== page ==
The Food Standards Agency (FSA) has published the cumulative results from the first two quarters of its year-long survey of campylobacter on fresh chickens. Tackling campylobacter is the FSA’s number one food safety priority and it is spearheading a campaign to bring together the whole food chain to tackle the problem.
Individual results by major retailer have also been published.
The results to date show:
18% of chickens tested positive for campylobacter above the highest level of contamination*
70% of chickens tested positive for the presence of campylobacter
6% of packaging tested positive for the presence of campylobacter with only one sample at the highest level of contamination (>1,000 cfu/g)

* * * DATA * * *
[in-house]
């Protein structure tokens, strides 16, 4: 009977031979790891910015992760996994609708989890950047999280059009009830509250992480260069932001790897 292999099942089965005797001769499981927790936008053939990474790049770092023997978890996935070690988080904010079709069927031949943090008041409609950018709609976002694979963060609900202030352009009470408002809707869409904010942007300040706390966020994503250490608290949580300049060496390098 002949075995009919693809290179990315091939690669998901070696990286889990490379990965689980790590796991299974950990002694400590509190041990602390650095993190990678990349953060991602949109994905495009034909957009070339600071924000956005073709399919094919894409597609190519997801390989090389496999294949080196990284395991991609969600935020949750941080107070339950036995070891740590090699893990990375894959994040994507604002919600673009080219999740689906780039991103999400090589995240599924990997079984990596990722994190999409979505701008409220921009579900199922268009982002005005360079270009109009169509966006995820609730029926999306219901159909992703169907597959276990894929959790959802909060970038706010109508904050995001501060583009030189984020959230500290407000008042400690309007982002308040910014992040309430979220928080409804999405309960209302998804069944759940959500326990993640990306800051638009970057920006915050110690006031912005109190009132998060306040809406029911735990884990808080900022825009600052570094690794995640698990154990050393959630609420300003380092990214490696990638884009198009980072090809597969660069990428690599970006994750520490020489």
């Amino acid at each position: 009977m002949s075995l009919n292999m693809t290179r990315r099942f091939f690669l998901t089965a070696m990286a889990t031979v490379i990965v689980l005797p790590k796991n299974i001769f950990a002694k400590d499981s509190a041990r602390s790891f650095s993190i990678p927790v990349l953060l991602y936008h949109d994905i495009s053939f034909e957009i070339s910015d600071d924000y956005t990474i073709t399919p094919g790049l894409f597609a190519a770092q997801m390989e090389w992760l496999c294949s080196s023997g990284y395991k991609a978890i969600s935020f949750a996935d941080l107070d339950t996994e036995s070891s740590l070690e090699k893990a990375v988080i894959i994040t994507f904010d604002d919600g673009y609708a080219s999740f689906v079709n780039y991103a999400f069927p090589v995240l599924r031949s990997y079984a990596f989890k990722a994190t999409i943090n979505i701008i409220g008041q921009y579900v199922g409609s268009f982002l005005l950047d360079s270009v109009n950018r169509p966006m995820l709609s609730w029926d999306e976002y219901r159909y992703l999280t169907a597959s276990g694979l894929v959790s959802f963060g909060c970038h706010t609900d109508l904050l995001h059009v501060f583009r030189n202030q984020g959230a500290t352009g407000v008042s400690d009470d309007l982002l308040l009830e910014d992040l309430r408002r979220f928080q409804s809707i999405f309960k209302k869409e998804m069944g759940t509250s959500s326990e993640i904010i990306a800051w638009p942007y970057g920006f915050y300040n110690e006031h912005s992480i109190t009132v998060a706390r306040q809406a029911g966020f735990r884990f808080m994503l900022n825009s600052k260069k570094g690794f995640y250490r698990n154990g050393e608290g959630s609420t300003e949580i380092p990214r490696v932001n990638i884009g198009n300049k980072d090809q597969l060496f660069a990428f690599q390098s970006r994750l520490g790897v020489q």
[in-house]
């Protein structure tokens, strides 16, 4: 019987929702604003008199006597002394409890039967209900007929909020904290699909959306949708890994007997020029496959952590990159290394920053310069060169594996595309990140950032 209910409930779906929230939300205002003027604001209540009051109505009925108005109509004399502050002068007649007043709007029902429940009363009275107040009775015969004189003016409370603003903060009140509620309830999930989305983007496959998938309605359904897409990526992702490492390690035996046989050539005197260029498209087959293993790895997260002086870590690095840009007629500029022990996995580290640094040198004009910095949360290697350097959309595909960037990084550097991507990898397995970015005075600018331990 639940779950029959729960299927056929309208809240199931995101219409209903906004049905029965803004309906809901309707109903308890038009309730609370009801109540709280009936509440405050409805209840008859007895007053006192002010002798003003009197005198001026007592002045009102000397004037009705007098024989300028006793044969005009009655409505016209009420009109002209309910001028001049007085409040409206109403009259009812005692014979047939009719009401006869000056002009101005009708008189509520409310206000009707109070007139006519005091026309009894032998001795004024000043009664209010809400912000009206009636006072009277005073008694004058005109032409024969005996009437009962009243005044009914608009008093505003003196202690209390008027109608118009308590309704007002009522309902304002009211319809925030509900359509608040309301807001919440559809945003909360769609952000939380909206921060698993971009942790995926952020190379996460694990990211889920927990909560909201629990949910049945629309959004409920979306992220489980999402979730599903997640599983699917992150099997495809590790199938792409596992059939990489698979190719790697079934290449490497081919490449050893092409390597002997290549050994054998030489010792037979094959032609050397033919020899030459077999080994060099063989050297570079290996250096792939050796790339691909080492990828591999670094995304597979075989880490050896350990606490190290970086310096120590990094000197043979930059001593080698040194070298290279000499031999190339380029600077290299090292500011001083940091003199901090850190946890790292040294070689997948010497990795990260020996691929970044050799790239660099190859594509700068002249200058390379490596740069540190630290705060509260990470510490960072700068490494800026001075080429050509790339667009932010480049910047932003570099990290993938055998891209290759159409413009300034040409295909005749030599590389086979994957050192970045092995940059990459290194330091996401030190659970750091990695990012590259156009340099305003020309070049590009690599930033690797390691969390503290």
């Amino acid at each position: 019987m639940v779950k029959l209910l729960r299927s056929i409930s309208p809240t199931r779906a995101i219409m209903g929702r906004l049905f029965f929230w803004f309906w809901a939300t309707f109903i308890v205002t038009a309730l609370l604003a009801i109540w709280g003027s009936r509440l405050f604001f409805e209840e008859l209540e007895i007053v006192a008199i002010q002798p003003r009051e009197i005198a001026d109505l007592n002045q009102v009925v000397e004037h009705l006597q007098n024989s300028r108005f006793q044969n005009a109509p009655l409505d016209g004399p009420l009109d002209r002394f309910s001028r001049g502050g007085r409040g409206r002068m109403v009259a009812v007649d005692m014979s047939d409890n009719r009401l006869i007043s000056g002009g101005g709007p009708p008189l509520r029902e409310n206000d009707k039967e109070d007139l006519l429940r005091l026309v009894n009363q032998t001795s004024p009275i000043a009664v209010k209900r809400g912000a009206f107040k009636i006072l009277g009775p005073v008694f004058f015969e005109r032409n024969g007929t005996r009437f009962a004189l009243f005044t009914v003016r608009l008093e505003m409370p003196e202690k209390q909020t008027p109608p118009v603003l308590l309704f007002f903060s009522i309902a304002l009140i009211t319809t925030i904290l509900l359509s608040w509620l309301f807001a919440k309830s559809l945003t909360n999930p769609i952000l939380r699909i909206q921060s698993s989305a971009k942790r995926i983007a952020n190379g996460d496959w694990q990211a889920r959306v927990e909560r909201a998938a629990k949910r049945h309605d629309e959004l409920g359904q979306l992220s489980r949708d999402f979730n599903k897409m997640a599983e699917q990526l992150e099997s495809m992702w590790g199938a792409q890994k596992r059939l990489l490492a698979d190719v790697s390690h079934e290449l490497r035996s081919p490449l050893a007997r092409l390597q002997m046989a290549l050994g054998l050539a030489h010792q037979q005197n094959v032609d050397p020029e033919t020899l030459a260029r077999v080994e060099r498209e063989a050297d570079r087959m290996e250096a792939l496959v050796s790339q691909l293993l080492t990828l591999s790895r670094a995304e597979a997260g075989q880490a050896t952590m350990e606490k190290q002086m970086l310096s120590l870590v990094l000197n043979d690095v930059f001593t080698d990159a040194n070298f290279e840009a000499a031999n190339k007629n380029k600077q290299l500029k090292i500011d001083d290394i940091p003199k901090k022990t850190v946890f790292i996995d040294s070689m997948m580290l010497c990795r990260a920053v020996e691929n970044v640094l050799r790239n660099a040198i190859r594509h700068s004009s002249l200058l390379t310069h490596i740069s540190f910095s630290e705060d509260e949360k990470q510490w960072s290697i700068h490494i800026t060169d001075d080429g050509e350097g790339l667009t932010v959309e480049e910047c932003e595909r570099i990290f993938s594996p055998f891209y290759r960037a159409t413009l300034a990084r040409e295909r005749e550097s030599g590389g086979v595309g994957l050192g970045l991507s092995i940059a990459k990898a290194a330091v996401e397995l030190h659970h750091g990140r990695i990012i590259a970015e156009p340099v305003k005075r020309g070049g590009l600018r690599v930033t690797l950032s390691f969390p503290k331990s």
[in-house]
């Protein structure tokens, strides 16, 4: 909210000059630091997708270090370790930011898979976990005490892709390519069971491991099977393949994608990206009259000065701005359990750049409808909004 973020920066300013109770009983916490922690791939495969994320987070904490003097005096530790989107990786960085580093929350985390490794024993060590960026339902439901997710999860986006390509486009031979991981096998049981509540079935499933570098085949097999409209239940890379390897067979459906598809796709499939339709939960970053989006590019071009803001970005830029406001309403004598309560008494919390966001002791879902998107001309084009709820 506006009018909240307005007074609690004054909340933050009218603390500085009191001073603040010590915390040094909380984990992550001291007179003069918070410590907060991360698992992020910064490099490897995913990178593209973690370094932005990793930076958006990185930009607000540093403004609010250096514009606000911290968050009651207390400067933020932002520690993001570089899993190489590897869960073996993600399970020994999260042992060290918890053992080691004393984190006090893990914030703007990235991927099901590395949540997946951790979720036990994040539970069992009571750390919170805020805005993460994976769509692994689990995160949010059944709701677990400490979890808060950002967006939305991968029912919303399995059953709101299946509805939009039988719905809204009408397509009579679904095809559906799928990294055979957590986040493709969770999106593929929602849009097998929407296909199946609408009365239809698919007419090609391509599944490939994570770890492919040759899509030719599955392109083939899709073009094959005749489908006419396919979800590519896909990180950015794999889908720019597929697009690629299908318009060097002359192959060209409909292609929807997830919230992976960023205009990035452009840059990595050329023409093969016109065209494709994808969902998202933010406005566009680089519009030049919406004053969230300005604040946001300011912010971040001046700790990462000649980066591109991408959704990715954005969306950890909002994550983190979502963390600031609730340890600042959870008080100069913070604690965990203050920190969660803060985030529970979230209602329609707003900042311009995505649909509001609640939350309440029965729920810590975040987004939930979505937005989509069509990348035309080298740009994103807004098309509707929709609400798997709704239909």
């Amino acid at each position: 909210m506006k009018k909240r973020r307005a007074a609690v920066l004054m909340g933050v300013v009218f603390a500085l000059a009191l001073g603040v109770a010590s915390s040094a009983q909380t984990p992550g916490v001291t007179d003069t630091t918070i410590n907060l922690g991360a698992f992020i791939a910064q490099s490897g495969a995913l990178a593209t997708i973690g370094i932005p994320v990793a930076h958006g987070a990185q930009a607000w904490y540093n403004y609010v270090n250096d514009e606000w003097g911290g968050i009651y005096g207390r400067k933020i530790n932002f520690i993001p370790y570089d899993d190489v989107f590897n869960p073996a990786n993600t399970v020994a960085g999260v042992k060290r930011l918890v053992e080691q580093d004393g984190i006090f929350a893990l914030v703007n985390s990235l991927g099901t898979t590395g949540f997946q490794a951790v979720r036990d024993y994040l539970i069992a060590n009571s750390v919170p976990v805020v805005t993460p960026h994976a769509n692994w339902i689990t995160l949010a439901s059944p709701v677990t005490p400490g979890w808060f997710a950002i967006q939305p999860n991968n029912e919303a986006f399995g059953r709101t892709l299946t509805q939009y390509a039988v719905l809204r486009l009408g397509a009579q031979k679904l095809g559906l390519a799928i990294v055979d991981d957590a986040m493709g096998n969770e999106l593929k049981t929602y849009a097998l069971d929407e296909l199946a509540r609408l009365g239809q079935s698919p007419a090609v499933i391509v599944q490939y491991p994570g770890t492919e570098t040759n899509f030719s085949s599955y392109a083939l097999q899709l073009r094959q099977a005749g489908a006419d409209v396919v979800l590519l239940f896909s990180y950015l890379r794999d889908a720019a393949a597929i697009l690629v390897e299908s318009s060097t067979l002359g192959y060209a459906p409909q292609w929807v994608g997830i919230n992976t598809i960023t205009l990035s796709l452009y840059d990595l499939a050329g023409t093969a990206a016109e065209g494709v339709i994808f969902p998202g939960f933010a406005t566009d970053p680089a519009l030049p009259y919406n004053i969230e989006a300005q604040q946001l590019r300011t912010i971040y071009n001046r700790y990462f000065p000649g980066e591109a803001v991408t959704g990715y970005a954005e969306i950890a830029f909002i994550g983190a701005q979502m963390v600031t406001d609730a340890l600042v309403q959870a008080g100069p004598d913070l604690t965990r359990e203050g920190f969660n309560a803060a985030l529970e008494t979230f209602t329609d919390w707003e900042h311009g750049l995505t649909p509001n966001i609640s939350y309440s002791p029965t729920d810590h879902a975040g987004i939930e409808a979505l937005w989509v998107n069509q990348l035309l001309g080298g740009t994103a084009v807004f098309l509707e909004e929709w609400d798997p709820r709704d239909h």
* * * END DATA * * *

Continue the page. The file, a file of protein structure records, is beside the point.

* Above 1,000 colony forming units per gram (>1,000 cfu/g). These units indicate the degree of contamination on each sample.
In total, 1,995 samples of fresh whole chilled chickens have now been tested, with packaging also tested for most of these samples. Data show variations between retailers but none are meeting the end-of-production target for reducing campylobacter (see table below).
The overall figures show an increase in contamination from the first quarter to the second quarter. This is most likely due to the second quarter’s samples being taken during the summer months when an increase in campylobacter is often seen because of the warmer weather.
This 12-month survey, running from February 2014 to February 2015, will test 4,000 samples of whole chickens bought from UK retail outlets and smaller independent stores and butchers.
Source FSA Website here